This does not provide an answer to the question. To critique or request clarification from an author, leave a comment below their post - you can always comment on your own posts, and once you have sufficient reputation you will be able to comment on any post. –  Benjamin Hodgson Nov 23 at 17:43

Another solution to know why exactly nothing works (from Microsoft connect):

  1. add code to project

    foreach (var asm in AppDomain.CurrentDomain.GetAssemblies()) { asm.GetTypes(); }

  2. turn off generation serialization assemblies;

  3. Build and execute.
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I had a .NET 4.0, ASP.NET MVC 2.0, Entity Framework 4.0 web application developed in Visual Studio 2010. I had the same problem, that it worked on one Windows Server 2008 R2 server but not on another Windows Server 2008 R2 server, even though the versions of .NET and ASP.NET MVC were the same, throwing this same error as yours.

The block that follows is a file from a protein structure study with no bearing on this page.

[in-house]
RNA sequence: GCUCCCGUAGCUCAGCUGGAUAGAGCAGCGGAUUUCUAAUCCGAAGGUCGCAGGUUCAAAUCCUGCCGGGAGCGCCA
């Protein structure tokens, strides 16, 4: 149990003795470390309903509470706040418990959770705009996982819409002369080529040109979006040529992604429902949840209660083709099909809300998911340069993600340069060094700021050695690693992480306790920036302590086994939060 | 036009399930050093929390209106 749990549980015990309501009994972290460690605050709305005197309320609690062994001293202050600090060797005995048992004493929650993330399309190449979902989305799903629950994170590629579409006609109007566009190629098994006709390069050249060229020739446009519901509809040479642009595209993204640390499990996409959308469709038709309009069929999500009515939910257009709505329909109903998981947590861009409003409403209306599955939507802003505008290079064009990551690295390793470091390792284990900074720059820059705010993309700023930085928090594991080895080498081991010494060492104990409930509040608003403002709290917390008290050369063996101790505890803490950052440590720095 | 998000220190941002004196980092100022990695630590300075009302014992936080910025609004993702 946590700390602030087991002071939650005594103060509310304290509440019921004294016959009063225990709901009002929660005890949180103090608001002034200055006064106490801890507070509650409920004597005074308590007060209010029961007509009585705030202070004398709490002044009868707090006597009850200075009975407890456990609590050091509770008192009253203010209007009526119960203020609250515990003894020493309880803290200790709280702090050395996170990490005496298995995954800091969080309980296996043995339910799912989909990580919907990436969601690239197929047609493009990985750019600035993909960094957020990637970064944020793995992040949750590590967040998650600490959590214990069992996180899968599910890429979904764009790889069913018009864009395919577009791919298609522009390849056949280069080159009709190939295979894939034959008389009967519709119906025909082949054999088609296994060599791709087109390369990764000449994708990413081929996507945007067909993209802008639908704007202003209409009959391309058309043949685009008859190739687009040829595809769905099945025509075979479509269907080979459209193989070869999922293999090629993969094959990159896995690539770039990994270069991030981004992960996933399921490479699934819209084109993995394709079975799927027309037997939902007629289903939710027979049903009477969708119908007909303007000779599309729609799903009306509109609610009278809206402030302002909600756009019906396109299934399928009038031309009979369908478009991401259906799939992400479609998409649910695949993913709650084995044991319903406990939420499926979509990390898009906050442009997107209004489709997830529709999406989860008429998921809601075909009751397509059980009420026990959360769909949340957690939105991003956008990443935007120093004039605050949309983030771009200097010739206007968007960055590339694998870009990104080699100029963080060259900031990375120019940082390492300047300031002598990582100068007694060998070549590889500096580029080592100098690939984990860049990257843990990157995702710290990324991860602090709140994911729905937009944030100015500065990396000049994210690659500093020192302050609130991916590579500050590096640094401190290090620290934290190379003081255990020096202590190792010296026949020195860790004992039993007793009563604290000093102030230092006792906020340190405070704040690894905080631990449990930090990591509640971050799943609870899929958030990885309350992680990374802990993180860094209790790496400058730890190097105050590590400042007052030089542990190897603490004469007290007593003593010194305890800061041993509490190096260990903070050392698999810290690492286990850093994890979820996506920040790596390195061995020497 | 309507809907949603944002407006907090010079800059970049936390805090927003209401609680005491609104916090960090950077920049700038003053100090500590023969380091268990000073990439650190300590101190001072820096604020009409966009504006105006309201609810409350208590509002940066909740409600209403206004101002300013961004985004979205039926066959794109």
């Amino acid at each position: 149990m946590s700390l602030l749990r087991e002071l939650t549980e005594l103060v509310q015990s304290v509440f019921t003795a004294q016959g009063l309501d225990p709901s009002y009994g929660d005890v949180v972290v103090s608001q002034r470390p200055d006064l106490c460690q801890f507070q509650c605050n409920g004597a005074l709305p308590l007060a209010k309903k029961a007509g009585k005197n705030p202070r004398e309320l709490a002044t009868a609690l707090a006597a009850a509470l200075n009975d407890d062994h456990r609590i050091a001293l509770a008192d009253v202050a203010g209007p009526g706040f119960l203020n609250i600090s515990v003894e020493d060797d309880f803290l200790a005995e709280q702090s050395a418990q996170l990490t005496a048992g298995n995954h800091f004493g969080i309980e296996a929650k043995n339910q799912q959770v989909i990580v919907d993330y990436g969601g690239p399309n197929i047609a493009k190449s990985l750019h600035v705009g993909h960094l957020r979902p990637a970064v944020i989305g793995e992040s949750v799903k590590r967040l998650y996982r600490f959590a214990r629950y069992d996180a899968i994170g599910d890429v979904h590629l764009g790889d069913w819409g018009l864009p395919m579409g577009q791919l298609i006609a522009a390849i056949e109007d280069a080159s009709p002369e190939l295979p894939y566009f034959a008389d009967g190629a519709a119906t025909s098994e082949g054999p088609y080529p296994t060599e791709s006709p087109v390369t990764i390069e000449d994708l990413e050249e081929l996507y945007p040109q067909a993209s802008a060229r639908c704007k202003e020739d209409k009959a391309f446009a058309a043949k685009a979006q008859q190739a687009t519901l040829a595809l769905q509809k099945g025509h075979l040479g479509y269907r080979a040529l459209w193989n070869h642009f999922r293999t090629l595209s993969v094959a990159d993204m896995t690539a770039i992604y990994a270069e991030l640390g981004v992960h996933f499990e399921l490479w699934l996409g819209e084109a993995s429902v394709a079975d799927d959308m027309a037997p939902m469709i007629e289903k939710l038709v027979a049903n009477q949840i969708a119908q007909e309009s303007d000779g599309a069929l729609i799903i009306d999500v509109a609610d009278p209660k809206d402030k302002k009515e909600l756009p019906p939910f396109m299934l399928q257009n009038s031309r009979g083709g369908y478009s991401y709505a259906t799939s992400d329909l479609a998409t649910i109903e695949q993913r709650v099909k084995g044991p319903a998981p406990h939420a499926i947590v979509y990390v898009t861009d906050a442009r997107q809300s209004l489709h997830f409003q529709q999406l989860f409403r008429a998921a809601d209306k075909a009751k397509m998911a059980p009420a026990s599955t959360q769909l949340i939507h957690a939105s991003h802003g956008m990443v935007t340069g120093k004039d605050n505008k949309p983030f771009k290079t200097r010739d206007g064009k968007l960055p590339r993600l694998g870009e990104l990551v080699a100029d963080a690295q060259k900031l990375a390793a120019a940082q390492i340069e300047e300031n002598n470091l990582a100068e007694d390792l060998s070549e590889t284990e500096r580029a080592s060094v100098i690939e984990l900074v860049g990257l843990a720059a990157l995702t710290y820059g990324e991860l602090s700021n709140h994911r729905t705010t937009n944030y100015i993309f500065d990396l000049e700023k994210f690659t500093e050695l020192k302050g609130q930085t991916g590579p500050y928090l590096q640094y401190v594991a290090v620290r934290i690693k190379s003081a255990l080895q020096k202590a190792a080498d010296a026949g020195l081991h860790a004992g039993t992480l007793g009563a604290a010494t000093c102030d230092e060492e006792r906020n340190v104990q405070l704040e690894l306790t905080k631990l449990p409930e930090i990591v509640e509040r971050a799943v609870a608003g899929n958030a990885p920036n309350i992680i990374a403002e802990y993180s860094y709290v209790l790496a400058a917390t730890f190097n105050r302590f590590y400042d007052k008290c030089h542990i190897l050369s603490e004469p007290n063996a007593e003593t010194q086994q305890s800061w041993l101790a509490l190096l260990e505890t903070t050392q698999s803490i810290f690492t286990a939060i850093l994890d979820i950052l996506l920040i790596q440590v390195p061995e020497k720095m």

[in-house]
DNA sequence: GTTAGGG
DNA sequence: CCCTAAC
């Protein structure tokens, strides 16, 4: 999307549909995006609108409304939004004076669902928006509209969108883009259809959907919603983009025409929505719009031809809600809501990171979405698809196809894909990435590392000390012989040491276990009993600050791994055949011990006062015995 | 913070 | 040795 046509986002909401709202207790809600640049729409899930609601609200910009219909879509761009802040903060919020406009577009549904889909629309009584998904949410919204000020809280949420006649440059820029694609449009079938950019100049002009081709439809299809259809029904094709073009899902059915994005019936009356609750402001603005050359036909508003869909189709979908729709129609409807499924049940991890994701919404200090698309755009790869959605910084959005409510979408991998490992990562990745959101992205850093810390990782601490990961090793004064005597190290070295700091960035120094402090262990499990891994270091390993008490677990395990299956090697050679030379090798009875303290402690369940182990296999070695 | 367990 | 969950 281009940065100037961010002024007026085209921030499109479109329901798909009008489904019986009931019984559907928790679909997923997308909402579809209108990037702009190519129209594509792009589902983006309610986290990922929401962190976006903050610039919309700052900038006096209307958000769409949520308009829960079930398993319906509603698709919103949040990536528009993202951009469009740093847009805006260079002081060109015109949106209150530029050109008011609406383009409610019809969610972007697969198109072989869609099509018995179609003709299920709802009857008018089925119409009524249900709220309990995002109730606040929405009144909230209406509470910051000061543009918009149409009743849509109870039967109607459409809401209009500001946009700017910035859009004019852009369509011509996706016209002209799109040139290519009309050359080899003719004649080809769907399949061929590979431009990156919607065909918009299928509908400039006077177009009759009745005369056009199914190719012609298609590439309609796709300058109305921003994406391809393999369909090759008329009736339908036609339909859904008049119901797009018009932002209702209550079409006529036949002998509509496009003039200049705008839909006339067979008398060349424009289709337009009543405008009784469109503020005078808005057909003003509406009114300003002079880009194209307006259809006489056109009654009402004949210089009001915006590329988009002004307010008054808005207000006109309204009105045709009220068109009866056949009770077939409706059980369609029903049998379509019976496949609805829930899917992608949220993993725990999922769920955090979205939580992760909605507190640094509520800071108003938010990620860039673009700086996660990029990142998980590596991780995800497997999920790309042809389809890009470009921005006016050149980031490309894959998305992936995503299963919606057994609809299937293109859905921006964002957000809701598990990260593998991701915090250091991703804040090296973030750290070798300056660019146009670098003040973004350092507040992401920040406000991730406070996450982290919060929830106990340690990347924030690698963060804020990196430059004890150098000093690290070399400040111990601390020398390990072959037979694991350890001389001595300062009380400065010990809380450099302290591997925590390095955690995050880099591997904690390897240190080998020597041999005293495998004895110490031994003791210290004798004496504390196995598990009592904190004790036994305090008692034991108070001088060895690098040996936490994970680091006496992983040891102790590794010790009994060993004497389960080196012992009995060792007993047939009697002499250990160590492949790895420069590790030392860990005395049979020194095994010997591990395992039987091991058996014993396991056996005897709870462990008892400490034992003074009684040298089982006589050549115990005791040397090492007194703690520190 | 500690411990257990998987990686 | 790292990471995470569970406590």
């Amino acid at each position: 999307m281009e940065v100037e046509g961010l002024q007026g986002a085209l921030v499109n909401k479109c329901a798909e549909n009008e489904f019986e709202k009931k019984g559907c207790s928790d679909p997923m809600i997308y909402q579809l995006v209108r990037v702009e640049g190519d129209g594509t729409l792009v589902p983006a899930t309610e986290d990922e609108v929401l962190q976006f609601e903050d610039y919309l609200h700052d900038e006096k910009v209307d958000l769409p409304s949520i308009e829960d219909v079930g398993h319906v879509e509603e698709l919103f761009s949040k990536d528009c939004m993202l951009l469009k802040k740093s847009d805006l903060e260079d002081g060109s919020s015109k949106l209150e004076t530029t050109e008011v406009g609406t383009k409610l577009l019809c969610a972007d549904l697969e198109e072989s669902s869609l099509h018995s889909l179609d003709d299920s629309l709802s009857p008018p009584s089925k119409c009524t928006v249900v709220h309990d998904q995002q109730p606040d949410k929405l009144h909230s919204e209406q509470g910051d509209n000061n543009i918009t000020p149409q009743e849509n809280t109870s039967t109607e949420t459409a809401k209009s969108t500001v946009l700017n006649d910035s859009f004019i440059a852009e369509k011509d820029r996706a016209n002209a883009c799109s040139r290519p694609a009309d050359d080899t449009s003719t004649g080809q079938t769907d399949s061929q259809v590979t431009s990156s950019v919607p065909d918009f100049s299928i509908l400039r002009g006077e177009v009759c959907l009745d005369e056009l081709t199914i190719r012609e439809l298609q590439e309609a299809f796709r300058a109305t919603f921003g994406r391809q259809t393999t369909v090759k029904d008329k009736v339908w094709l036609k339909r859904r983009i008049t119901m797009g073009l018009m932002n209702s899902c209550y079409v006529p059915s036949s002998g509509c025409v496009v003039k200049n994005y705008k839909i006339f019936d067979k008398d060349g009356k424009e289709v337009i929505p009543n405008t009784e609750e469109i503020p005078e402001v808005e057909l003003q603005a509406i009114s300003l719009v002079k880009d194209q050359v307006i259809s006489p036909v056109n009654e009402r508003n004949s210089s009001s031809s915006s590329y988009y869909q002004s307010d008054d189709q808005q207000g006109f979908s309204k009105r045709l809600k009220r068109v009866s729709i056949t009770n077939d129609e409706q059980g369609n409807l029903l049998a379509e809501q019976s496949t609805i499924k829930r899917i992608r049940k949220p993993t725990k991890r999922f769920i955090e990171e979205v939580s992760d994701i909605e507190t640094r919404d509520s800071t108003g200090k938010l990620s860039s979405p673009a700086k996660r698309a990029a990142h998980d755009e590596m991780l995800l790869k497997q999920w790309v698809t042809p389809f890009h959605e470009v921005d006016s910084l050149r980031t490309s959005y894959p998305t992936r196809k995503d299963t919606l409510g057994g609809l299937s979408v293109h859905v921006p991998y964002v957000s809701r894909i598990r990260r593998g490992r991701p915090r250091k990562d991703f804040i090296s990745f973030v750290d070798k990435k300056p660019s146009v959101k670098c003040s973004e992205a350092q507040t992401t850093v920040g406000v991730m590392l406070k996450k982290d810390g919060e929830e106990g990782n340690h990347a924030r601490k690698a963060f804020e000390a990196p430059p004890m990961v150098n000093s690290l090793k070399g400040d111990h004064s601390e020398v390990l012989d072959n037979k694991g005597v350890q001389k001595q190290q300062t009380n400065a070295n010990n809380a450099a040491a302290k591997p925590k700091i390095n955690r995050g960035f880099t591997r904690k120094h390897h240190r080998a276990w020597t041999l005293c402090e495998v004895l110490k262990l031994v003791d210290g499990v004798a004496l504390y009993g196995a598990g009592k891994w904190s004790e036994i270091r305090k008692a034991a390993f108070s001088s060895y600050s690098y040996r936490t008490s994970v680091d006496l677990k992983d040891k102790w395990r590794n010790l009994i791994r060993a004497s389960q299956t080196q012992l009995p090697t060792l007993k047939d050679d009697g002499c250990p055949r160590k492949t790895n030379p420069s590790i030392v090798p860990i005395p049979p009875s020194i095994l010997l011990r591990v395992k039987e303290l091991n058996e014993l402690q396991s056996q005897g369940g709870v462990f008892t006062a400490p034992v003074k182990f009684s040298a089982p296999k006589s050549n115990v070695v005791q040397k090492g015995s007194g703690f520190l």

I went to follow miko's suggestion, so I installed Windows SDK v7.1 (x64) on the failing server, so I could run !dumpheap.

Well, it turns out that installing Windows SDK v7.1 (x64) resolved the issue. Whatever dependency was missing must have been included in the SDK. It can be downloaded from Microsoft Windows SDK for Windows 7 and .NET Framework 4.

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If you are using Entity Framework, try copying the following references locally.

  • System.Data.Entity
  • System.Web.Entity

Change the property "Copy Local" to "True" for these references and publish.

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Other suggestions are all good. In my case, the problem was that the developer box was a 64-bit machine using the x86 location of various APIs, including Silverlight.

By changing the target platform to match the 32-bit server where the web application was being deployed removed the majority of the errors related to not being able to load one or more of the requested types.

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I had the same issue (but on my local) when I was trying to add EF migration with Package Manager Console.

The way I solved it is by creating a console app where Main() had the following code:

 var dbConfig = new Configuration();
 var dbMigrator = new DbMigrator(dbConfig);
 dbMigrator.Update();

Make sure the Configuration class is the migration Configuration of your failing project. You will need System.Data.Entity.Migrations to use DbMigrator.